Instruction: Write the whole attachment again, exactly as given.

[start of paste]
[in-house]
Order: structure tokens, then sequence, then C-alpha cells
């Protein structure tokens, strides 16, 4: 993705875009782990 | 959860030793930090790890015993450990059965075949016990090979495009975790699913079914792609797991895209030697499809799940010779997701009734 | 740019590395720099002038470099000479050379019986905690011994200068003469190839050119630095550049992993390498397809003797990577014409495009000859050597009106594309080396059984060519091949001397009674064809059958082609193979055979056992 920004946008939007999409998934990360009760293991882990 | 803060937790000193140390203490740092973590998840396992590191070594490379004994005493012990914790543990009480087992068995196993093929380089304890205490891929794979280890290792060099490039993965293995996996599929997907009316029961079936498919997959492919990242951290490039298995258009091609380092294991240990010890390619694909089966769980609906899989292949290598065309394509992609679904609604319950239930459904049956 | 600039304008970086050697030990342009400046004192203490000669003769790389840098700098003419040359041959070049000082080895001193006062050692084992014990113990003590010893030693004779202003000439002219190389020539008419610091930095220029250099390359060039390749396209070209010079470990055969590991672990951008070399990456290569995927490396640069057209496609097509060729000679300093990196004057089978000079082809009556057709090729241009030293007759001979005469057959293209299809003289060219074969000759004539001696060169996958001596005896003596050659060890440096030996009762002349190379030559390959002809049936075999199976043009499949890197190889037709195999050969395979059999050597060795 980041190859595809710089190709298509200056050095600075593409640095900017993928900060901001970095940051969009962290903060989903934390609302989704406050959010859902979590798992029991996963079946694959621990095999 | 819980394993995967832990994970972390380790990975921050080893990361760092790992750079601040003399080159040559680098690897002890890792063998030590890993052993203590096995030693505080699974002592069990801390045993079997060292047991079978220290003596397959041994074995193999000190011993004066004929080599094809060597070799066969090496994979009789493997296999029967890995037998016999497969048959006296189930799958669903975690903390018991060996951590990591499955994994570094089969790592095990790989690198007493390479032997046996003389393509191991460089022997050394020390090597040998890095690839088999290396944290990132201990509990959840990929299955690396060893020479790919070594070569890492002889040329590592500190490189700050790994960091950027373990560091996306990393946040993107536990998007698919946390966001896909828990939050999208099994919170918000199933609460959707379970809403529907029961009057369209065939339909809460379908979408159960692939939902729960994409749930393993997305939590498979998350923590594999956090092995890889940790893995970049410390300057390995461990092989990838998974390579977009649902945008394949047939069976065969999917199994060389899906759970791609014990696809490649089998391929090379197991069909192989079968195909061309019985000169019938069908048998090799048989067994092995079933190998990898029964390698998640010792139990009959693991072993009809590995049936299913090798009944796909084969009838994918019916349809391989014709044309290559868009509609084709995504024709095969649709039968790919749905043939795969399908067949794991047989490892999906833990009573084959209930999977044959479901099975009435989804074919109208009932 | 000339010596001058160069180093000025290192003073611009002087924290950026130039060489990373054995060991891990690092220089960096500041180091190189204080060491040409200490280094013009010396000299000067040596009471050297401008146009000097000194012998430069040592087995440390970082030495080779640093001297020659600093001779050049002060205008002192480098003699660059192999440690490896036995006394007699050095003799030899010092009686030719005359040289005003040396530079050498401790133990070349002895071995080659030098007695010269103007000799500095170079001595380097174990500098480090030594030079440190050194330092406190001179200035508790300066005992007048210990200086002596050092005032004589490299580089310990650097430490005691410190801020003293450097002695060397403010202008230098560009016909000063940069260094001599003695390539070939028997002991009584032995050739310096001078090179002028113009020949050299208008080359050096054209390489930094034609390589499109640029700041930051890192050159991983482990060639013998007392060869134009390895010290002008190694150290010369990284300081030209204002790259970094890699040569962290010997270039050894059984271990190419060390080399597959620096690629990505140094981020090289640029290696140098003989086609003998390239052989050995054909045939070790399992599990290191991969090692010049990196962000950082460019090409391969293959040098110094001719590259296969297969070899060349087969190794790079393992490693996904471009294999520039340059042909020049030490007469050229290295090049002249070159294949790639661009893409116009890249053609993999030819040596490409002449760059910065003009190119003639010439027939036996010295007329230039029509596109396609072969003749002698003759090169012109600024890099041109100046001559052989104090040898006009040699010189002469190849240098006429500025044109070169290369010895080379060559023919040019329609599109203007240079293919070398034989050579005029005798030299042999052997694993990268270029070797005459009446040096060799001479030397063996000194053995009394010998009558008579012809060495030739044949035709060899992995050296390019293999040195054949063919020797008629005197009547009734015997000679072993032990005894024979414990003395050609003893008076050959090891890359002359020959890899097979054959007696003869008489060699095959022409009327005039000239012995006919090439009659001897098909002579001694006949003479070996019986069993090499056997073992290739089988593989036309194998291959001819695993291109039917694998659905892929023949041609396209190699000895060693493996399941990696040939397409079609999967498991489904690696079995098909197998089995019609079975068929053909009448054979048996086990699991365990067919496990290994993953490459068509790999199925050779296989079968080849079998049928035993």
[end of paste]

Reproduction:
[in-house]
Order: structure tokens, then sequence, then C-alpha cells
């Protein structure tokens, strides 16, 4: 993705875009782990 | 959860030793930090790890015993450990059965075949016990090979495009975790699913079914792609797991895209030697499809799940010779997701009734 | 740019590395720099002038470099000479050379019986905690011994200068003469190839050119630095550049992993390498397809003797990577014409495009000859050597009106594309080396059984060519091949001397009674064809059958082609193979055979056992 920004946008939007999409998934990360009760293991882990 | 803060937790000193140390203490740092973590998840396992590191070594490379004994005493012990914790543990009480087992068995196993093929380089304890205490891929794979280890290792060099490039993965293995996996599929997907009316029961079936498919997959492919990242951290490039298995258009091609380092294991240990010890390619694909089966769980609906899989292949290598065309394509992609679904609604319950239930459904049956 | 600039304008970086050697030990342009400046004192203490000669003769790389840098700098003419040359041959070049000082080895001193006062050692084992014990113990003590010893030693004779202003000439002219190389020539008419610091930095220029250099390359060039390749396209070209010079470990055969590991672990951008070399990456290569995927490396640069057209496609097509060729000679300093990196004057089978000079082809009556057709090729241009030293007759001979005469057959293209299809003289060219074969000759004539001696060169996958001596005896003596050659060890440096030996009762002349190379030559390959002809049936075999199976043009499949890197190889037709195999050969395979059999050597060795 980041190859595809710089190709298509200056050095600075593409640095900017993928900060901001970095940051969009962290903060989903934390609302989704406050959010859902979590798992029991996963079946694959621990095999 | 819980394993995967832990994970972390380790990975921050080893990361760092790992750079601040003399080159040559680098690897002890890792063998030590890993052993203590096995030693505080699974002592069990801390045993079997060292047991079978220290003596397959041994074995193999000190011993004066004929080599094809060597070799066969090496994979009789493997296999029967890995037998016999497969048959006296189930799958669903975690903390018991060996951590990591499955994994570094089969790592095990790989690198007493390479032997046996003389393509191991460089022997050394020390090597040998890095690839088999290396944290990132201990509990959840990929299955690396060893020479790919070594070569890492002889040329590592500190490189700050790994960091950027373990560091996306990393946040993107536990998007698919946390966001896909828990939050999208099994919170918000199933609460959707379970809403529907029961009057369209065939339909809460379908979408159960692939939902729960994409749930393993997305939590498979998350923590594999956090092995890889940790893995970049410390300057390995461990092989990838998974390579977009649902945008394949047939069976065969999917199994060389899906759970791609014990696809490649089998391929090379197991069909192989079968195909061309019985000169019938069908048998090799048989067994092995079933190998990898029964390698998640010792139990009959693991072993009809590995049936299913090798009944796909084969009838994918019916349809391989014709044309290559868009509609084709995504024709095969649709039968790919749905043939795969399908067949794991047989490892999906833990009573084959209930999977044959479901099975009435989804074919109208009932 | 000339010596001058160069180093000025290192003073611009002087924290950026130039060489990373054995060991891990690092220089960096500041180091190189204080060491040409200490280094013009010396000299000067040596009471050297401008146009000097000194012998430069040592087995440390970082030495080779640093001297020659600093001779050049002060205008002192480098003699660059192999440690490896036995006394007699050095003799030899010092009686030719005359040289005003040396530079050498401790133990070349002895071995080659030098007695010269103007000799500095170079001595380097174990500098480090030594030079440190050194330092406190001179200035508790300066005992007048210990200086002596050092005032004589490299580089310990650097430490005691410190801020003293450097002695060397403010202008230098560009016909000063940069260094001599003695390539070939028997002991009584032995050739310096001078090179002028113009020949050299208008080359050096054209390489930094034609390589499109640029700041930051890192050159991983482990060639013998007392060869134009390895010290002008190694150290010369990284300081030209204002790259970094890699040569962290010997270039050894059984271990190419060390080399597959620096690629990505140094981020090289640029290696140098003989086609003998390239052989050995054909045939070790399992599990290191991969090692010049990196962000950082460019090409391969293959040098110094001719590259296969297969070899060349087969190794790079393992490693996904471009294999520039340059042909020049030490007469050229290295090049002249070159294949790639661009893409116009890249053609993999030819040596490409002449760059910065003009190119003639010439027939036996010295007329230039029509596109396609072969003749002698003759090169012109600024890099041109100046001559052989104090040898006009040699010189002469190849240098006429500025044109070169290369010895080379060559023919040019329609599109203007240079293919070398034989050579005029005798030299042999052997694993990268270029070797005459009446040096060799001479030397063996000194053995009394010998009558008579012809060495030739044949035709060899992995050296390019293999040195054949063919020797008629005197009547009734015997000679072993032990005894024979414990003395050609003893008076050959090891890359002359020959890899097979054959007696003869008489060699095959022409009327005039000239012995006919090439009659001897098909002579001694006949003479070996019986069993090499056997073992290739089988593989036309194998291959001819695993291109039917694998659905892929023949041609396209190699000895060693493996399941990696040939397409079609999967498991489904690696079995098909197998089995019609079975068929053909009448054979048996086990699991365990067919496990290994993953490459068509790999199925050779296989079968080849079998049928035993």